@Carolinejane: I just went through exactly what you are experiencing, so I know how you feel. It is terrifying, but the worst thing to do about it is nothing.
You should schedule an appointment with your gyno asap. I found a lump in my right breast one night a few months ago, and the next morning called my doctor and they got me right in. I am only 22.
At your appointment, your doctor will do a breast exam and probably refer you to get a sonogram of your breast. This is normal. My doctor thought I might have a cyst or a fibroadenoma, which feels like it moves around in your breast when you touch it (some people have nick-named them “breast mice” because they are always hiding from your fingers), is smooth, somewhat hard, and can be painful. Mind was very tender when touched. These masses CANNOT turn cancerous, as pp’s have said. They never turn into cancer, but they are a huge pain in the ass as they can be painful and cause you to worry.
When you get a sonogram, they look to see if the edges of your mass are smooth, or if they look rough or jagged. Smoothness is a good thing, as cancerous masses are generally the ones that look rough, jagged, or assymetric. My mass looked like a small, smooth, round oval, about 1 cm in size when sonogrammed, so the doctor sat me down and gave me advice.
He told me that at my age, the chances of this mass being cancer (especially as evidenced by the sonogram images) were extremely slim. He told me I most likely had a fibroadenoma, and that there was only one other type of tumor that it had a tiny chance of being, which is a phyllodes tumor. Fibroadenomas are benign tumors (not cancerous), and most of the time phyllodes are benign, though they have I believe a 10% chance of being cancerous. He told me that if I was his daughter, he wouldn’t recommend a surgical biopsy, and that I should just come back every six months for a sonogram to make sure nothing looked suspicious.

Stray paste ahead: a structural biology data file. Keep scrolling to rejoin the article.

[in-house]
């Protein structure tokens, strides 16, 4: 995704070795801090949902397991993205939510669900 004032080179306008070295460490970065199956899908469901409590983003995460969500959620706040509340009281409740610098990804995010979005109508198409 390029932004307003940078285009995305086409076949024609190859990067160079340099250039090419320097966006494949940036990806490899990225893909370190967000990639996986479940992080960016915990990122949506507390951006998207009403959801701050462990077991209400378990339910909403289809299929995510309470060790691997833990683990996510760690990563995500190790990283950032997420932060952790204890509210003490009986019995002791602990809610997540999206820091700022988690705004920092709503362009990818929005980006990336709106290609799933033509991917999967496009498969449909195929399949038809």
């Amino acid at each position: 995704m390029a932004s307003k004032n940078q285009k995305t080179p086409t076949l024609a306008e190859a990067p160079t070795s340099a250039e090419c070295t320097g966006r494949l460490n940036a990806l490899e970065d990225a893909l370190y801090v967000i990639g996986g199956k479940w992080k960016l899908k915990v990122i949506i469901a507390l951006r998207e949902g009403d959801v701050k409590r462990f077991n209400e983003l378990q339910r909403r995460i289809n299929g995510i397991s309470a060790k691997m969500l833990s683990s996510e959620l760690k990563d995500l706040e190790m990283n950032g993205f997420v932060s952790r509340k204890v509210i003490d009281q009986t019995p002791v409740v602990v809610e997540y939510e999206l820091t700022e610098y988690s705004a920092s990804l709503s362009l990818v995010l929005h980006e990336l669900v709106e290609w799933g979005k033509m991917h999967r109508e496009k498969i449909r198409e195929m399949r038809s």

This advice was not good enough for my worrying mind. Yes, the chances of having breast cancer in your 20s is very slim, but in the rare cases of women who do have it this young, it is more deadly. Your chances of surviving breast cancer at a young age are much lower than your chances when you get it in your 40s or 50s.
Because sonograms are not the most accurate way to diagnose breast cancer, my gyno wanted me to have a core needle biopsy, where they stick a needle into your breast and take core samples to be looked at in a laboratory. This sounded alright to me, and more definite than guessing from a picture.
THE ONLY WAY to be sure a lump is not cancerous is to take everything out surgically. This is what the surgeon I was referred to told me, and ultimately I decided that a complete surgical biopsy (not a needle biopsy) was the only way I would be able to live in peace. I had my surgery a little over a month ago. It was not bad, and not disfiguring in any way (breast tissue grows in where the lump was previously). They made the incision around the edge of my nipple to minimize visible scarring, and the doctor completely excised my lump.
The conclusion? Fibroadenoma. I was so relieved I wanted to cry.
Will some say surgery is extreme? Yes. But after reading so many stories about women who listened to the sonogram doctor and did nothing, and then found out they had cancer when it was in later stages, I didn’t want to take any chances. I am so completely happy with how everything turned out. Yes, it was somewhat painful, and yes, the timing was awful for me, but I acted fast on the situation, and that could have saved my life had it been cancer. The scar tissue from a surgical biopsy can make it harder to see other lumps on a sonogram or mammogram if they grow behind it later on, but that was a chance I decided I was willing to take. Everyone is different, and a surgery may end up being too invasive for some. To me, it sounded better than constantly worrying.
Sorry to write so much, but I really hope my experience can help you take the right steps in figuring out what is wrong. People will be very supportive and helpful if you tell them what is wrong–they were for me even when I didn’t really expect them to.
Don’t be scared, and get things checked out sooner than later, you will be fine!